Horse Chestnut

HORSE CHESTNUT (Aesculus hippocastanum); California Buckeye (A. californica)

Family: Hippocastanaceae

Parts commonly used: Dried fruit (the hulled nut), leaf, bark.

Properties/energetics: The fruit is circulatory tonic, astringent, and antispasmodic. The bark is tonic, astringent, febrifuge (in this case used for intermittent fever), narcotic, and antiseptic/Neutral; bitter.

Uses: Horse Chestnut is used predominantly for treating conditions of the circulatory system when fluids that are normally free flowing stagnate. This plant reduces localized edema due to its ability to prevent fluid leakage from capillaries and venules (tiny veins continuous with capillaries) into tissues and, at the same time, increase reabsorption of fluids from the tissues into the capillaries. Besides this ability, Horse Chestnut increases venous tone, thereby helping treat and prevent varicosity associated with overrelaxation of the venous walls. It has a particular affinity for vascular congestion that causes hemorrhoids. Horse Chestnut is a remedy not so much for active conditions but more for treating congestion and engorgement; it’s effective for nerve pain in the viscera, especially the hepatic region, due to congestion, for soreness of the whole body, with vascular fullness, throbbing, and general malaise, as well as rectal uneasiness with burning or aching pain. This herb has definite potential for use in cases of sluggish, stagnate prostatic terrain. Horse Chestnut is also taken internally to relieve achy feet and calves swollen and puffy from standing around for long periods, or from sitting too long, causing fluid retention. Topically, Horse Chestnut applied as a gel or lotion reduces hemorrhoids, swollen veins, sprains, and swelling from sports injuries. It breaks down bruises and is good for rubbing into the spinal cord to repair damaged disks and for applying to the skin of bedridden people to help restore circulation.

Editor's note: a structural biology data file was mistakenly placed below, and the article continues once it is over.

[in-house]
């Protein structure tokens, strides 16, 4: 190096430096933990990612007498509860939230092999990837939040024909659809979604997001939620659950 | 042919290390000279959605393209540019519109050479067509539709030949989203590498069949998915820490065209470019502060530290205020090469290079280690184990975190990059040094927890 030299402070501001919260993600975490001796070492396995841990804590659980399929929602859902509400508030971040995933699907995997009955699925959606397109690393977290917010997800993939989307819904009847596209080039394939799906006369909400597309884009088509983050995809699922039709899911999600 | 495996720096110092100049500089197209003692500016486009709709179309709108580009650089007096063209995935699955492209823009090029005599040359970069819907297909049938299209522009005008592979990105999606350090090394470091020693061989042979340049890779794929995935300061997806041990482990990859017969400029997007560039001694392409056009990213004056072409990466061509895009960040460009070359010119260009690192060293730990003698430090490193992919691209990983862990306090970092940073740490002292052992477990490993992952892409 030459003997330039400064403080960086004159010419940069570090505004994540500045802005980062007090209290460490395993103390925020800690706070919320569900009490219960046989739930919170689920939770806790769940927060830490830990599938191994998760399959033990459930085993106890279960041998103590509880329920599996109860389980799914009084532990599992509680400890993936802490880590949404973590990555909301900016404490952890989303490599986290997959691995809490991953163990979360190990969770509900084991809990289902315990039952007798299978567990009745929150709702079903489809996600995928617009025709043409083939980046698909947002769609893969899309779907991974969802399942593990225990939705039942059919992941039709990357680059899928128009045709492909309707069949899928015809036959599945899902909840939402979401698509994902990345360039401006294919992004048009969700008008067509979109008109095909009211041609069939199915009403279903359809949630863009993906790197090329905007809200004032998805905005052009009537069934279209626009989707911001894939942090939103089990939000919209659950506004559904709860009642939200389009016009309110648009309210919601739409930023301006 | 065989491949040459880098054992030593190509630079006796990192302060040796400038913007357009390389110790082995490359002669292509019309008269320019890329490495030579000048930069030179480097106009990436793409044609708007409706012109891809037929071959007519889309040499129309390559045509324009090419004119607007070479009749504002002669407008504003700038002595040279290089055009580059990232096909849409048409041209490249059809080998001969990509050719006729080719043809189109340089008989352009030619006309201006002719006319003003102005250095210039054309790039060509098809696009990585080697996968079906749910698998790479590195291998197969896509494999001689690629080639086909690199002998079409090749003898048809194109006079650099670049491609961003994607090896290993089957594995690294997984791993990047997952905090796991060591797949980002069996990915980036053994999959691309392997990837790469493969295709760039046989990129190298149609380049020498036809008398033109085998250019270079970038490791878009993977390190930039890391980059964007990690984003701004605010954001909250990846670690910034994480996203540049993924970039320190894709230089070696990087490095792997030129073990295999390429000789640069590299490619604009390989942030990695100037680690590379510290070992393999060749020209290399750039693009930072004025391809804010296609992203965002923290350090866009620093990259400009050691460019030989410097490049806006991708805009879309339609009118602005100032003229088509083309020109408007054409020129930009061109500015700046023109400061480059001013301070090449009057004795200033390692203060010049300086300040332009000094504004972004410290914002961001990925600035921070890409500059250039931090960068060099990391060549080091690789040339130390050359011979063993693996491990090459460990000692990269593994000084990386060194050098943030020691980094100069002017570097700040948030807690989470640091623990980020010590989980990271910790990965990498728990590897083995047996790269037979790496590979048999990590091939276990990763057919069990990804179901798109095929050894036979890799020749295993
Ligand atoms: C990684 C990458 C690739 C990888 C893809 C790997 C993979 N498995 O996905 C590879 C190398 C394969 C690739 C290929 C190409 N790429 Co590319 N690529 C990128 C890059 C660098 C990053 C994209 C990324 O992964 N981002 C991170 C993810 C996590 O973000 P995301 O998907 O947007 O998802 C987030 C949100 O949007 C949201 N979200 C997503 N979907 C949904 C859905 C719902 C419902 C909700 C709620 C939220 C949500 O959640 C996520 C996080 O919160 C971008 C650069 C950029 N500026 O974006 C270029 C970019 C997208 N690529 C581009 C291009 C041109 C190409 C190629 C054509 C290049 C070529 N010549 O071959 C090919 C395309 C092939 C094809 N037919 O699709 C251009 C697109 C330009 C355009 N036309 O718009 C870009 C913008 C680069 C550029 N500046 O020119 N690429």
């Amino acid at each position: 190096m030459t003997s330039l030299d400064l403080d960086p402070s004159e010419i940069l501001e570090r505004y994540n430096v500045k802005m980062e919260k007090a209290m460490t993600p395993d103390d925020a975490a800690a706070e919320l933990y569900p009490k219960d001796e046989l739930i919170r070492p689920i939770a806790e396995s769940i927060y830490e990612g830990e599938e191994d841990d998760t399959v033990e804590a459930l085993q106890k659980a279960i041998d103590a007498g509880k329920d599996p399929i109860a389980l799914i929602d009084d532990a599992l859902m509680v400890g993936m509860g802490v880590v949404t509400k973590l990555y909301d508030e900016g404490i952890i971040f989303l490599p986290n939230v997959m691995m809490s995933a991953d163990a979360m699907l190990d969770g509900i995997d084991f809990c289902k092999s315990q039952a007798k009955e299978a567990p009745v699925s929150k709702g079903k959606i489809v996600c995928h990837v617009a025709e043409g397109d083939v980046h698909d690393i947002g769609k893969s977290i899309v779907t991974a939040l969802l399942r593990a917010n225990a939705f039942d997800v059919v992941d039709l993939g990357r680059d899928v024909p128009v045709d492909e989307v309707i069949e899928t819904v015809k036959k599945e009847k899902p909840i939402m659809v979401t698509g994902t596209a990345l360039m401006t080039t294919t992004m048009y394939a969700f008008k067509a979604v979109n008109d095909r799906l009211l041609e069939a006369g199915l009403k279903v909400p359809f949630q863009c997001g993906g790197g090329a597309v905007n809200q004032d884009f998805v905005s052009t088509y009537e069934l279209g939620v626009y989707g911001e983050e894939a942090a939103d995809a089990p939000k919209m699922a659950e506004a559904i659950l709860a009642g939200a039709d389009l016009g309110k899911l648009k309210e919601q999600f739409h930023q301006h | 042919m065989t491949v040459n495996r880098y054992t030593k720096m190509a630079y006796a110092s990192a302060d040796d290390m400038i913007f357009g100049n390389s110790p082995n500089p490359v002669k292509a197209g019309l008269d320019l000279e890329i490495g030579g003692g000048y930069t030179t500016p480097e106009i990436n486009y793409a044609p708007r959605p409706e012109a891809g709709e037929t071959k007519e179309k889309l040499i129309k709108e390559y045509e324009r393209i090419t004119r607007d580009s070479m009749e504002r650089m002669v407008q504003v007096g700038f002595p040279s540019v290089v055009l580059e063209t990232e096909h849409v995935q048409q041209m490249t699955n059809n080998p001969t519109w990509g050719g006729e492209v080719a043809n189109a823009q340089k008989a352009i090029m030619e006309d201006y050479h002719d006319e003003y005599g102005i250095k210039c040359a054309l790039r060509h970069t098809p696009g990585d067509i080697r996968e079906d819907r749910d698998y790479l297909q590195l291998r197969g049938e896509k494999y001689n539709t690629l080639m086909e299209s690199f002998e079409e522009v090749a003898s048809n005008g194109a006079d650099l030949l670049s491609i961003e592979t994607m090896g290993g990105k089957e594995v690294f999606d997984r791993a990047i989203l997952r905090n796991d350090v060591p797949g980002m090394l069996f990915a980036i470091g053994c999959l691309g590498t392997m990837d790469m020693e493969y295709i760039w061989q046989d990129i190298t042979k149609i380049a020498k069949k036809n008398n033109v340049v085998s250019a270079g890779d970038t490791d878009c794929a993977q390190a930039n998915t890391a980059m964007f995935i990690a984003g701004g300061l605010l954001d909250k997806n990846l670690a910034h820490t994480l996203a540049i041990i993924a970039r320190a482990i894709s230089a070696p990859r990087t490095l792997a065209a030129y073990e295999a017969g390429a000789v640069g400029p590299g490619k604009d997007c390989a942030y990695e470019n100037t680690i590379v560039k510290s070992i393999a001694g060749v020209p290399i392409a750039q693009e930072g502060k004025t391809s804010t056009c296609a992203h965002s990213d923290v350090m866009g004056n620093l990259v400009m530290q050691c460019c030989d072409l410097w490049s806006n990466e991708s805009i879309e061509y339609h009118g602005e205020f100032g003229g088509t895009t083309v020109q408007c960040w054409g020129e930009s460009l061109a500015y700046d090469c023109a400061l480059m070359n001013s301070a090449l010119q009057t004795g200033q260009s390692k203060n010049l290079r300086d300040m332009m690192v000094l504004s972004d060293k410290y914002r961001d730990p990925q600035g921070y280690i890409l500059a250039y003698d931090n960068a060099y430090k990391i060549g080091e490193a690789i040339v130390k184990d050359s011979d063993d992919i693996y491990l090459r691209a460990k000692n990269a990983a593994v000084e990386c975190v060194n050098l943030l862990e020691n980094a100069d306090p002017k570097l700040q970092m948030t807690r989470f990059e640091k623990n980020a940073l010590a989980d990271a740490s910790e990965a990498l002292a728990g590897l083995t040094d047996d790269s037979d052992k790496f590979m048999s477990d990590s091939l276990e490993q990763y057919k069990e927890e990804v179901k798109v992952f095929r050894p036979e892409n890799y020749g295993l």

Combinations: Combines well with Hawthorn, Yarrow, Ginger, and Prickly Ash for internal use to treat varicosity. For relieving leg cramps at night, use with Cramp Bark and calcium and magnesium supplements.
Affects on specific body types: Synthesizing the above, if you have a dull ache around your liver, tend to feel like all your visceral organs are constipated, or have congested achy hemorrhoids or varicose veins, this plant is specific for you. These are all Monarch constitutional characteristics, although in a disease state, they could manifest in any constitutional makeup. Chronically, however, this plant can relieve Monarch conditions of congestion and edema, especially when it’s combined with circulatory stimulants such as Prickly Ash and Ginger.

Precautions: This herb is not to be used with any blood-thinning medication or when there are bleeding disorders. The seed husks are toxic, and eating the leaves or green outer husks of the fruit can lead to symptoms of gastroenteritis, reddening of the skin, and drowsiness. Do not confuse the nut of this tree with Ohio Buckeye (Aesculus glabra and A. arguta) or Red Buckeye (A. pavia). The actions of these plants are different than Horse Chestnut (A. hippocastanum) and California Buckeye (A. californica).

Preparation and dosage: Slice the fruit (nut) when fresh and dry it. Infusion: 1/2 cup three times a day of the dried, powdered nut. Tincture: Tincture the nut and take 1 to 10 drops three to four times a day. Decoction: Decoct 1 teaspoon of bark in 8 ounces of water and take only 1 tablespoon one to three times a day. Externally: Crush the leaves and apply as a poultice or prepare as a lotion and use for the above-discussed conditions as well as for treating skin ulcerations.

By James Green, Herbalist, copyright 2008

For more information please refer to James Green’s book, The Male Herbal, 2nd Edition